One reason I don't like Java City is that the person behind the counter doesn't always know how to make the drink I want. The taste of their coffee is way better than Starbuck's, but sometimes the person who helps you says "I don't know how to do that. Let me get the person. Just a sec. And then it takes ten minutes to get your drink."
Most people don't like the taste of Starbuck's coffee as much as some other place. But at least at Starbucks, everyone can make everything.
The girl's got something there.
Look at the big Starbuck's picture. If you blind-folded people and gave them something to drink, no one would choose cheap coffee beans quick-roasted and burnt.
Mix it with a bunch of milk, caramel, sugar, and syrup. Now you have a competent drink that lots of people can enjoy.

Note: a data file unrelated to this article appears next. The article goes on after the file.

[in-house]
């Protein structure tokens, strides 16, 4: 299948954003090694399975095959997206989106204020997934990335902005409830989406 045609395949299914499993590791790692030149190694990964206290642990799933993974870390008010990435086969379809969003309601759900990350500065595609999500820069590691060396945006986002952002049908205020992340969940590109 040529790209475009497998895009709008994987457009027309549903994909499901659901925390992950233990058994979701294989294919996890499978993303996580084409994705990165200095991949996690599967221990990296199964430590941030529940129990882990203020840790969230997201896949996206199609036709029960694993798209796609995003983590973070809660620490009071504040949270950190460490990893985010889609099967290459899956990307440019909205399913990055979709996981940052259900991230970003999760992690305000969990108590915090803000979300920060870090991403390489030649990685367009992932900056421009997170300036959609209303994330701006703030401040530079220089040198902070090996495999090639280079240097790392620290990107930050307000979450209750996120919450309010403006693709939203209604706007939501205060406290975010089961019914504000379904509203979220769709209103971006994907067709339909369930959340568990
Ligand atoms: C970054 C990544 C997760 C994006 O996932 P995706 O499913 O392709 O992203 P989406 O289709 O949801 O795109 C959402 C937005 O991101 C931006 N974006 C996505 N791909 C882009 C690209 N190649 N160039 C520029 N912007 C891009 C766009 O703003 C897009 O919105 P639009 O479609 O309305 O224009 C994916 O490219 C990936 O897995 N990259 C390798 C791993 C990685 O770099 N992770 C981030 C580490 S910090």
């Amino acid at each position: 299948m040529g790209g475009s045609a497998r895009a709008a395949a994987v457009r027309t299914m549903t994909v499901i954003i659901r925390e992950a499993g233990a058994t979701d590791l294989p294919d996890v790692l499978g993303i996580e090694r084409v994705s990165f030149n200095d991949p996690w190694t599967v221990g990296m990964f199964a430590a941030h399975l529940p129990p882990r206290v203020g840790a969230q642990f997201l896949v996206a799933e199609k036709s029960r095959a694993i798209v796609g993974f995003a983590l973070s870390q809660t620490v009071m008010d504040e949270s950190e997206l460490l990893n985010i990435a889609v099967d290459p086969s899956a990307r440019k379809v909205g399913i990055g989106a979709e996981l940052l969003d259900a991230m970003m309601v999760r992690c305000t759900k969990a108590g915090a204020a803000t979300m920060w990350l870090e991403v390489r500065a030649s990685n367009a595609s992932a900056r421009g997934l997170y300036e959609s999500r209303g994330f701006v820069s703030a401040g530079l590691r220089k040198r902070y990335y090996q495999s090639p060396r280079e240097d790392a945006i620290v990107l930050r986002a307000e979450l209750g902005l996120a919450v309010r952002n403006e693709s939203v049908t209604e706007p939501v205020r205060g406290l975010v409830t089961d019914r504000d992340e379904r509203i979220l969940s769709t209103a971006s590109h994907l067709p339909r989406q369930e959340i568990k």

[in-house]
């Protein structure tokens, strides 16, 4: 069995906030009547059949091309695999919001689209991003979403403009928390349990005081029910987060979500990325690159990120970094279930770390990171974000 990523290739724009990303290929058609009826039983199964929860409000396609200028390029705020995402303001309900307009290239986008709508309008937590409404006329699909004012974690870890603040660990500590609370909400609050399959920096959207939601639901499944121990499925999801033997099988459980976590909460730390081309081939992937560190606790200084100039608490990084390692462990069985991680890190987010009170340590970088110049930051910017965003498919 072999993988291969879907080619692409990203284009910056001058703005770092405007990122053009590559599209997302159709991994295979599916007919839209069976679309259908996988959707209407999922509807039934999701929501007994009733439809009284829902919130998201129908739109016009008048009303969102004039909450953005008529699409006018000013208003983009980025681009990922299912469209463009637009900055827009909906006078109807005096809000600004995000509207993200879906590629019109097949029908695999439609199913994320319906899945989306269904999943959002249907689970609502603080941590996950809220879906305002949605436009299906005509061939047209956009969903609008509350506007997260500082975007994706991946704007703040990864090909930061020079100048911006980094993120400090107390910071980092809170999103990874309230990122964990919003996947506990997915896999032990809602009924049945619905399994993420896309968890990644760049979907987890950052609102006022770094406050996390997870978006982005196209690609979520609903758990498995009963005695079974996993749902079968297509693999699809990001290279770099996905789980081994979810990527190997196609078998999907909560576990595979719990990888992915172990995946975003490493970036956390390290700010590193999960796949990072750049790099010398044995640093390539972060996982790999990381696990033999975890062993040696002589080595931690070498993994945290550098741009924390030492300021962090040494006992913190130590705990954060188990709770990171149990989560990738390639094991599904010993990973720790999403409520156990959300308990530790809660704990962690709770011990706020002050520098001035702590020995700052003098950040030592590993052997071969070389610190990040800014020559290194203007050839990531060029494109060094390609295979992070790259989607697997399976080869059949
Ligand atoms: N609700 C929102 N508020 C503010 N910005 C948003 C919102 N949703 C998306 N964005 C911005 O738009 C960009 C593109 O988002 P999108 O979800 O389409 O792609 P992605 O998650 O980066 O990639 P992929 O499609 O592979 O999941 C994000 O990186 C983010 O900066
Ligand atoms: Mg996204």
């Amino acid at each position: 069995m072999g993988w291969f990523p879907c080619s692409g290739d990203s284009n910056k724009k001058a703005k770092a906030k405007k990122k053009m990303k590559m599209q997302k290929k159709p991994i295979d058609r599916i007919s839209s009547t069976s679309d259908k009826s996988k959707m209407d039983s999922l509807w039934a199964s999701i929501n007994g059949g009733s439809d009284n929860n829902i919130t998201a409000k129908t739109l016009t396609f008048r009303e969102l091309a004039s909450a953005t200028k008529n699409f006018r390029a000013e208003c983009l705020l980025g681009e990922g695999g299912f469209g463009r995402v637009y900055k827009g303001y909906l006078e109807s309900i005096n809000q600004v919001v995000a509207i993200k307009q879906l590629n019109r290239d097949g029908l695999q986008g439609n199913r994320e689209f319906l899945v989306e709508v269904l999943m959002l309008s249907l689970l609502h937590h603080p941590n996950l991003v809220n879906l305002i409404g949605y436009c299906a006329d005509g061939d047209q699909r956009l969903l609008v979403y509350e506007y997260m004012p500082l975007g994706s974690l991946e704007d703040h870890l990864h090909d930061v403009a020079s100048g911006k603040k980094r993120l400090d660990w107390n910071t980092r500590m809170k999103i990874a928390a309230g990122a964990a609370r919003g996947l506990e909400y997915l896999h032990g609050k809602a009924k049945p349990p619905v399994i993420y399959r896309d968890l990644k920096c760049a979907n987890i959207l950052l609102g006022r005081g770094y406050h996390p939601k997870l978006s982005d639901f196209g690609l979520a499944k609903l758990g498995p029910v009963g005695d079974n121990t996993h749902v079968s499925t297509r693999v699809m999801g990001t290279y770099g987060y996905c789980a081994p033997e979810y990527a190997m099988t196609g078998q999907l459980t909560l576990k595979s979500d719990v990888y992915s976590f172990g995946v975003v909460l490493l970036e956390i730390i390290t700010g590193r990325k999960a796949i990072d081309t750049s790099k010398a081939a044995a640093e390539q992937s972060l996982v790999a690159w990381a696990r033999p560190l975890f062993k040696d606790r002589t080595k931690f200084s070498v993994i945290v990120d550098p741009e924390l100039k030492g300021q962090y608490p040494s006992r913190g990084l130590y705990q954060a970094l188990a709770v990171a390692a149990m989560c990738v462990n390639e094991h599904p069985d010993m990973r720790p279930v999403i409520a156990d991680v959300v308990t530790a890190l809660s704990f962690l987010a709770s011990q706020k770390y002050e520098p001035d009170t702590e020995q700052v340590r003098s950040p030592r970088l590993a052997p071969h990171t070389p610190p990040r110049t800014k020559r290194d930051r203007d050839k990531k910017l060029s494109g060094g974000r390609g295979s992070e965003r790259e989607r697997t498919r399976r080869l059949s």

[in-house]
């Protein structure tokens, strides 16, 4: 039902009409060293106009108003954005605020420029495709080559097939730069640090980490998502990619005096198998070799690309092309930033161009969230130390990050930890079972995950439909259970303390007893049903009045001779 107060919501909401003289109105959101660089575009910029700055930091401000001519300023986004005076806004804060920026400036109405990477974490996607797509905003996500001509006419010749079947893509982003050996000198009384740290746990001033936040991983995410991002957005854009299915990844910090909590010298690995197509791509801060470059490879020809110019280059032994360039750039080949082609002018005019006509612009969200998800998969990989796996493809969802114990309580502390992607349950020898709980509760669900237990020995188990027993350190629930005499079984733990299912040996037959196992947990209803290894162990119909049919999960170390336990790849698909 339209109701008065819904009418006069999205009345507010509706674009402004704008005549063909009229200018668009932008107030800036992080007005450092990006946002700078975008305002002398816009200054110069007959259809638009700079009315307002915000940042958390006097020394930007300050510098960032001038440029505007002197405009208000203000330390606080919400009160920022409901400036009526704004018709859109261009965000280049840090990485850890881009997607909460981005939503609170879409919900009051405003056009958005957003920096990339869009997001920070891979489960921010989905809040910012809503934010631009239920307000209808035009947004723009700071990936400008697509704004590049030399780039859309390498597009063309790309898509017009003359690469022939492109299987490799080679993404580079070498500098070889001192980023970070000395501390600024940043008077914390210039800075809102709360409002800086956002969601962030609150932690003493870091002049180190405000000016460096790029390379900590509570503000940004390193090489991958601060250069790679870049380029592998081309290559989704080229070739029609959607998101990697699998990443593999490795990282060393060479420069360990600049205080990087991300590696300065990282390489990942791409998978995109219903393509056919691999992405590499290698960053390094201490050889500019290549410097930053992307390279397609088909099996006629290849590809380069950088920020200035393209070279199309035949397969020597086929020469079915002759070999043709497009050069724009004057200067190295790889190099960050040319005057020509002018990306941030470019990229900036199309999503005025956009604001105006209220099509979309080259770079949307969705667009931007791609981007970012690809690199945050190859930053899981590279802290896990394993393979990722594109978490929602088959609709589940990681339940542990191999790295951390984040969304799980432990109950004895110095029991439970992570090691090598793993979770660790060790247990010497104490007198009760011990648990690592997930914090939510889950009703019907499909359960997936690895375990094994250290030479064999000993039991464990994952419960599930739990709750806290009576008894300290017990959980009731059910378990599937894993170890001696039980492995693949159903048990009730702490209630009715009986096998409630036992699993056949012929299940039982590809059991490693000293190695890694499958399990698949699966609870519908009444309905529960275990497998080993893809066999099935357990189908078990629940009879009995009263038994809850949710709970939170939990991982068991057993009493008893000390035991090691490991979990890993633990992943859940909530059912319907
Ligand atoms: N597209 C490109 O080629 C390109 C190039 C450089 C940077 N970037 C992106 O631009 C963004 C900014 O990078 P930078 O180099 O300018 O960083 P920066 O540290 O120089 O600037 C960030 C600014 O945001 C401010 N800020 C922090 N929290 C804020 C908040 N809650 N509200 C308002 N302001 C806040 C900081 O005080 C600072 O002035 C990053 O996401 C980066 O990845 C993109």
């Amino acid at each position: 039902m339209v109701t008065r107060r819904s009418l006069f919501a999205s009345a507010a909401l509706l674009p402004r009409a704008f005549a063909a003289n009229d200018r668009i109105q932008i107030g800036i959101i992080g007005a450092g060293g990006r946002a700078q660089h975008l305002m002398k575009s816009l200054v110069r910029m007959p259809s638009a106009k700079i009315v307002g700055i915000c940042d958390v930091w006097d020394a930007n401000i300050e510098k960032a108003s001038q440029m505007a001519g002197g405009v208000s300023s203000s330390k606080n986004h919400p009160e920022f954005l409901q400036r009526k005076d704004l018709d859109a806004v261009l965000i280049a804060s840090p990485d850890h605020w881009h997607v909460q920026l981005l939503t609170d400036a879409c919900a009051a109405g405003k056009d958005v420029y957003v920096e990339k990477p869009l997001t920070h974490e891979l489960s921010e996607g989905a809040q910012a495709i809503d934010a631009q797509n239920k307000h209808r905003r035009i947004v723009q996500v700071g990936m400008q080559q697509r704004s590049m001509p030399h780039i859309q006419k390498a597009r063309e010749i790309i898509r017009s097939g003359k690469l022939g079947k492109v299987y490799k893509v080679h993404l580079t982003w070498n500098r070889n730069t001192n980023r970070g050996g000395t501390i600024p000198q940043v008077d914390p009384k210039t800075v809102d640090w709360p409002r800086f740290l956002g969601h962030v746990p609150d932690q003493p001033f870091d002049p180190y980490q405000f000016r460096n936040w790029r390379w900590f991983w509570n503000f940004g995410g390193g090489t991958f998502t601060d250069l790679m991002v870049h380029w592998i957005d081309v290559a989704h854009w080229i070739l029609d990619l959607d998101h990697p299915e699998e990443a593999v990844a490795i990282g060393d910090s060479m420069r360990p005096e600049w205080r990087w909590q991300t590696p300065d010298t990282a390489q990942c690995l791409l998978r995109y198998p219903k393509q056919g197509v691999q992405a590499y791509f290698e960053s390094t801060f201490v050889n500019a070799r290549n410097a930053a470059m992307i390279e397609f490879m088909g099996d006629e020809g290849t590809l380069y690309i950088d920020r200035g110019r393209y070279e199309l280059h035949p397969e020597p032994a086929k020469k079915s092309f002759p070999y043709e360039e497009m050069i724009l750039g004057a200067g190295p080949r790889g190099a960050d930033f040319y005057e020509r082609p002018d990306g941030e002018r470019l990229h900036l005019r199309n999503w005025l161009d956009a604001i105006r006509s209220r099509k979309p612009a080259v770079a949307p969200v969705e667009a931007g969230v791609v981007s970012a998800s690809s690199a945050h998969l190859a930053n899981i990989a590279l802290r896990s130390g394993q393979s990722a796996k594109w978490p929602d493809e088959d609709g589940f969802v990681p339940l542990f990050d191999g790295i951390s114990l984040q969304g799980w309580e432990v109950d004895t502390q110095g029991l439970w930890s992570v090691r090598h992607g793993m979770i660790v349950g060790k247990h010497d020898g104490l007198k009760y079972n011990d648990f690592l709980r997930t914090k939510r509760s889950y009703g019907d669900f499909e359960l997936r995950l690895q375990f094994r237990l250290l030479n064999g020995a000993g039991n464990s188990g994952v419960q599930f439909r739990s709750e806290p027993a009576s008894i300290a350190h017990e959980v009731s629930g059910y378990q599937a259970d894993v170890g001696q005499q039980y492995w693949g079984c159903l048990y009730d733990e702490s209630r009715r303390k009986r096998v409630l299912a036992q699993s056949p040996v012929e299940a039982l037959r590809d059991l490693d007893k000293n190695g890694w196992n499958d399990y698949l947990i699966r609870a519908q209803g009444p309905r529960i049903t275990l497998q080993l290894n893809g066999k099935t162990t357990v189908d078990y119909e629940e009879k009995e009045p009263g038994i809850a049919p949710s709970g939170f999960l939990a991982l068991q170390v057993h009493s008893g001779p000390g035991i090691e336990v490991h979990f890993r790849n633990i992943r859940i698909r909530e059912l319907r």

Why is Starbuck's a success?
Consistency. Consistency. Consistency.
You can order a double grande froo-froo frapacino with a shot of vanilla in Sacramento, Los Angeles, New York, or London. And you'll get the same drink. And the same atmosphere. And the same music. And the same chatter. You'll be offered the same gum and chocolates at checkout.
The same. The same. The same.
Starbuck's doesn't have to offer the best food, the best coffee, or even the best mints. They have the best experience. They consistently offer the best experience.
Remember the old truism. People buy for emotional reasons and justify their decision with rationalities.
On any day, anybody can make an excellent cup of coffee. But it takes a system to make millions of cups of coffee every day that are consistently good. And it takes a system to get 90% of those people to come back within a week to order the same thing again.
What do you offer your clients? An excellent one-time experience, or a consistent good experience that you can repeat as many times as necessary?